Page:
Wilson’s steeper development curve has been visible all along
Jets’ offensive coordinator Mike LaFleur finally said out loud what most have known for a while.
It just might be too little, too late—both for Zach Wilson and for the Jets.
LaFleur was asked about the success of Geno Smith and Sam Darnold (okay, that one is a stretch) after years of sitting and watching and whether Zach Wilson could have benefited from that, as well. He finally gave a straight answer: “Yes.”
Mike LaFleur says, in hindsight, that Zach Wilson would've benefited from sitting and learning behind a veteran quarterback: pic.twitter.com/W4eInd7QFW
— Jets Videos (@snyjets) January 5, 2023
LaFleur compared the situation to Jordan Love’s current position of having sat and learned behind Aaron Rodgers for three years, just as Rodgers did behind Brett Favre before him. As his brother Matt is the head coach of the Packers, Mike has some inside information about Love’s development and has heard how much improvement Green Bay has seen.
The Jets came into the 2021 draft fully intending to start Wilson from Day 1, so much so that they did not even carry another viable QB on the roster. When Wilson got injured and Mike White had to play, the Jets frantically scrambled to trade for Joe Flacco again just to have some quarterback with NFL experience available.
Most other franchises will hold at least a pretense of a QB competition, even if they very much hope to see one winner. That’s what the Jets did in 2018 with Sam Darnold and Teddy Bridgewater. A guy like Bridgewater might have been the perfect candidate to have on the roster together with Wilson, to push him or possibly give him a professional to learn from.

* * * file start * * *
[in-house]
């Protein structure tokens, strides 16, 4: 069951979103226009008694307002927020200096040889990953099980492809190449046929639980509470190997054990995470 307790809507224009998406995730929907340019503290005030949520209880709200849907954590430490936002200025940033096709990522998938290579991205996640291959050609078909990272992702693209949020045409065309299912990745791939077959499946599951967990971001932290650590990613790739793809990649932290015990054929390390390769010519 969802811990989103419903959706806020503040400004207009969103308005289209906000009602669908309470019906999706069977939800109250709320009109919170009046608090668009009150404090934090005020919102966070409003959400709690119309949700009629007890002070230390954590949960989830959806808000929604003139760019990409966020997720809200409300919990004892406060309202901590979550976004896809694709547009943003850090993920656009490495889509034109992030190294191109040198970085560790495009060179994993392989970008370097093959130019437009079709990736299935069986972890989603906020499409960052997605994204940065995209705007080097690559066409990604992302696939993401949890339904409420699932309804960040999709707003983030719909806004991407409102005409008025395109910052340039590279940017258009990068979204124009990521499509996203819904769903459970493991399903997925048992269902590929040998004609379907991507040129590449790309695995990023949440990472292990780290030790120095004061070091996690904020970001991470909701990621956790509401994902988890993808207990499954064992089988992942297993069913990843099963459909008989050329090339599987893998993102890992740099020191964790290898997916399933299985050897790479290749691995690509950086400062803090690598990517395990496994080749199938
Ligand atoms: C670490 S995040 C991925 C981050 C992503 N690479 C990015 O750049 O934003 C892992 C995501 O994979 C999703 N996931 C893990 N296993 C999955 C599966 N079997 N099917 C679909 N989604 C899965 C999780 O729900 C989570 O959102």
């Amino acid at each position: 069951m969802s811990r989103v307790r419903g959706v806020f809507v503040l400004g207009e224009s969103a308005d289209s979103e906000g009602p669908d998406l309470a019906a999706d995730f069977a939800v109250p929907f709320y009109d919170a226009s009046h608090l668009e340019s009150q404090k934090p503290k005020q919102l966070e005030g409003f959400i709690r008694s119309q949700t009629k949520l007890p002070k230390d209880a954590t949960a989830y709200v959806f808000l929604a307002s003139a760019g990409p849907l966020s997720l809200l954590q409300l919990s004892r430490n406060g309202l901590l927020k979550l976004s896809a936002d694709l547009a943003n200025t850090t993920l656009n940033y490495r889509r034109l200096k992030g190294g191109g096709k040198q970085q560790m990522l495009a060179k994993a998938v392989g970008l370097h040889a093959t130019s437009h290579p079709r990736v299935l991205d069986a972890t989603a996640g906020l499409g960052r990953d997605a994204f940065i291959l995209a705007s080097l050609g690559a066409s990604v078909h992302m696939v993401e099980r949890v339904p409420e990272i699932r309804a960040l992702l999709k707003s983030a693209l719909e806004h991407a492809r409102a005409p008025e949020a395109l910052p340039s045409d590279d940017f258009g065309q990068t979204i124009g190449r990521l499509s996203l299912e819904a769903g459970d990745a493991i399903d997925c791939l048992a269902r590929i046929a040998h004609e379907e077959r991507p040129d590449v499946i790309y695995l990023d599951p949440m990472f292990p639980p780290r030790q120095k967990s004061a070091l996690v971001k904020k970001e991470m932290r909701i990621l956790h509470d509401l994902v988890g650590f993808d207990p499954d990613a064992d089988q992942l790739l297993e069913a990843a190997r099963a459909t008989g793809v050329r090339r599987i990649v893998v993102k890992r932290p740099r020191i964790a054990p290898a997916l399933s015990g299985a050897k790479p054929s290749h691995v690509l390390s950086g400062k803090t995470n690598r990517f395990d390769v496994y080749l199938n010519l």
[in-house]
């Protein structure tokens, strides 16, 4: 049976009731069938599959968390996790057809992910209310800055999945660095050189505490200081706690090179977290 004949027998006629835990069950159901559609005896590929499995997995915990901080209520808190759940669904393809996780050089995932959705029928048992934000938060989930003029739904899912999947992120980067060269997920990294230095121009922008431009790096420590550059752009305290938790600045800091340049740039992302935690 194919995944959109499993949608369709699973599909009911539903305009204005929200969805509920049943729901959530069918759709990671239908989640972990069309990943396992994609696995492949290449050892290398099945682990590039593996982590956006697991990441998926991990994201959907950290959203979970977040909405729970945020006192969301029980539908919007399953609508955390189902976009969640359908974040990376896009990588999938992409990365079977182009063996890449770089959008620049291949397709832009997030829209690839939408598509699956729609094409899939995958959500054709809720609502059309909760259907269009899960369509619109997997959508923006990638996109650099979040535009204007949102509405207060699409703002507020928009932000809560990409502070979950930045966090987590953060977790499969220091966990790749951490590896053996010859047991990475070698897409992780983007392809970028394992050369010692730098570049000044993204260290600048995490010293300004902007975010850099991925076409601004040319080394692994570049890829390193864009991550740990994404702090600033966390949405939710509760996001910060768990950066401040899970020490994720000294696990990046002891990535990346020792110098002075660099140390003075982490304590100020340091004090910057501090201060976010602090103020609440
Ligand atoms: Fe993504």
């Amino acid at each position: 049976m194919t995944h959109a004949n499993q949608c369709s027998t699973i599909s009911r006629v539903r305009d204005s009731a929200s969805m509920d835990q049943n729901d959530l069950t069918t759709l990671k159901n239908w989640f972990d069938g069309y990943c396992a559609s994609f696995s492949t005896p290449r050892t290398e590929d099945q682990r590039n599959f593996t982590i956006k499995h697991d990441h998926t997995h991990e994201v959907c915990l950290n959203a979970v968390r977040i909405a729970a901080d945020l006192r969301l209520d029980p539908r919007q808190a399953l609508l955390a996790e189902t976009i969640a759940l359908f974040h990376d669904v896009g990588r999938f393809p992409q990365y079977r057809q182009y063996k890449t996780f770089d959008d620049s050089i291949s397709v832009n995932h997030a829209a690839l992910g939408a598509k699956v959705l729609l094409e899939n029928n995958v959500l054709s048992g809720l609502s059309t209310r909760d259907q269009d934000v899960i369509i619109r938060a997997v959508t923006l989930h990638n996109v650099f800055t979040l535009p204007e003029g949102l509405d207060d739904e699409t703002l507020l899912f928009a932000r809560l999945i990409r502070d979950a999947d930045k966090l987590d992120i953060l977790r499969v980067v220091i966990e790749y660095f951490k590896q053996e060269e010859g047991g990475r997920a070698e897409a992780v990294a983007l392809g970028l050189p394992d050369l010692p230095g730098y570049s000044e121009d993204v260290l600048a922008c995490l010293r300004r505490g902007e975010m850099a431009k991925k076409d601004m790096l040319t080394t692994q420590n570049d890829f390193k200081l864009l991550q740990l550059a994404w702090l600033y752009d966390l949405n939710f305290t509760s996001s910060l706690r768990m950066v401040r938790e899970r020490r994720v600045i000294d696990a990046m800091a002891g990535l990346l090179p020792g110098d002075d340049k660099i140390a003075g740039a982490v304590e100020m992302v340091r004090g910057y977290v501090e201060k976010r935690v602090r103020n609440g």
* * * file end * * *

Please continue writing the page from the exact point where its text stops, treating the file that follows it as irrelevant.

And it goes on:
Wilson did come out of a small-time college without having faced consistent quality competition. The chances that he was going to need some time to develop were significant. Even giving him just half a season to work out some kinks and adjust to the NFL would have been helpful. Instead, he was thrown to the wolves on a roster totally bereft of talent.
LaFleur and the offensive staff compounded that issue by not giving Wilson any shortcuts along the way. Most highly drafted quarterbacks who start immediately are eased into the offense, with coordinators incorporating some of their college plays or at least the parts of the offense that they are most comfortable with. The Jets did none of that; they threw the entire playbook at Wilson from Day 1 in a “sink or swim” style. Wilson has clearly sunk.
It’s always refreshing to hear a coach admit that they made a mistake. The question is if LaFleur will have the opportunity to start over again and whether Zach Wilson will actually be around to see that. Robert Saleh keeps insisting that Wilson is part of the Jets’ future plans, but it’s difficult to see such a scenario after the fans and the team completely turned on Wilson.
The sunk cost fallacy is alive and kicking. It’s up to the Jets not to fall into that trap.